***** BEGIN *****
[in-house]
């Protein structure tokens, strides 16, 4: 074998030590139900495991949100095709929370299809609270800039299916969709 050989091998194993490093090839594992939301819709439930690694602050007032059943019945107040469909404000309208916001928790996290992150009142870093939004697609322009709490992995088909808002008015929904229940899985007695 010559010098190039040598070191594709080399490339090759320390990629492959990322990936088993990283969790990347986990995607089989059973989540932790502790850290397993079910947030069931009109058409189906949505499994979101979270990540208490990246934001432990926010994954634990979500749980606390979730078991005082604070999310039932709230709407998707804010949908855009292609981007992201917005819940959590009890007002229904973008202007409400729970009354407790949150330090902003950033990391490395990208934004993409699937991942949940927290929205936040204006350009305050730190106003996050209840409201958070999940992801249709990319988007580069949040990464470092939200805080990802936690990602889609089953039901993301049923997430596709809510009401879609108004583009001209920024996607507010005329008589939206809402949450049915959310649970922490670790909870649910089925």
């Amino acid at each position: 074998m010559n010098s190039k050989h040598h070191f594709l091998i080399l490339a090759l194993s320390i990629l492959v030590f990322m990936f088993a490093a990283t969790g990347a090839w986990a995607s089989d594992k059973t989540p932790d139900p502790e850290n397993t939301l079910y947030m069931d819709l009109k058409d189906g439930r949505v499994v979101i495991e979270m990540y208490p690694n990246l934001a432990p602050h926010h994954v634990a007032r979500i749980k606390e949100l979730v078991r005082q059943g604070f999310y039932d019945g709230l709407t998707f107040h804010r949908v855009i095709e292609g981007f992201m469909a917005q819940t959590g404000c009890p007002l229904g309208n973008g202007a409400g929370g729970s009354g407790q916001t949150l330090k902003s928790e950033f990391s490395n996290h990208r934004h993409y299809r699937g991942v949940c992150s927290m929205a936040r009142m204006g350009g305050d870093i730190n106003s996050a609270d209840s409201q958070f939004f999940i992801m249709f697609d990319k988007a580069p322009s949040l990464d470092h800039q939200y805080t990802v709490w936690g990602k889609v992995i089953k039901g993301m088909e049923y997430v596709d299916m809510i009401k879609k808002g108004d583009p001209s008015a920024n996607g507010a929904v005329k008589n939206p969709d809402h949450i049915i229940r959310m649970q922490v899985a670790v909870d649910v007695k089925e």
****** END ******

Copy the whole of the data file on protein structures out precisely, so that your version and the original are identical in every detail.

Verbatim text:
[in-house]
């Protein structure tokens, strides 16, 4: 074998030590139900495991949100095709929370299809609270800039299916969709 050989091998194993490093090839594992939301819709439930690694602050007032059943019945107040469909404000309208916001928790996290992150009142870093939004697609322009709490992995088909808002008015929904229940899985007695 010559010098190039040598070191594709080399490339090759320390990629492959990322990936088993990283969790990347986990995607089989059973989540932790502790850290397993079910947030069931009109058409189906949505499994979101979270990540208490990246934001432990926010994954634990979500749980606390979730078991005082604070999310039932709230709407998707804010949908855009292609981007992201917005819940959590009890007002229904973008202007409400729970009354407790949150330090902003950033990391490395990208934004993409699937991942949940927290929205936040204006350009305050730190106003996050209840409201958070999940992801249709990319988007580069949040990464470092939200805080990802936690990602889609089953039901993301049923997430596709809510009401879609108004583009001209920024996607507010005329008589939206809402949450049915959310649970922490670790909870649910089925």
């Amino acid at each position: 074998m010559n010098s190039k050989h040598h070191f594709l091998i080399l490339a090759l194993s320390i990629l492959v030590f990322m990936f088993a490093a990283t969790g990347a090839w986990a995607s089989d594992k059973t989540p932790d139900p502790e850290n397993t939301l079910y947030m069931d819709l009109k058409d189906g439930r949505v499994v979101i495991e979270m990540y208490p690694n990246l934001a432990p602050h926010h994954v634990a007032r979500i749980k606390e949100l979730v078991r005082q059943g604070f999310y039932d019945g709230l709407t998707f107040h804010r949908v855009i095709e292609g981007f992201m469909a917005q819940t959590g404000c009890p007002l229904g309208n973008g202007a409400g929370g729970s009354g407790q916001t949150l330090k902003s928790e950033f990391s490395n996290h990208r934004h993409y299809r699937g991942v949940c992150s927290m929205a936040r009142m204006g350009g305050d870093i730190n106003s996050a609270d209840s409201q958070f939004f999940i992801m249709f697609d990319k988007a580069p322009s949040l990464d470092h800039q939200y805080t990802v709490w936690g990602k889609v992995i089953k039901g993301m088909e049923y997430v596709d299916m809510i009401k879609k808002g108004d583009p001209s008015a920024n996607g507010a929904v005329k008589n939206p969709d809402h949450i049915i229940r959310m649970q922490v899985a670790v909870d649910v007695k089925e």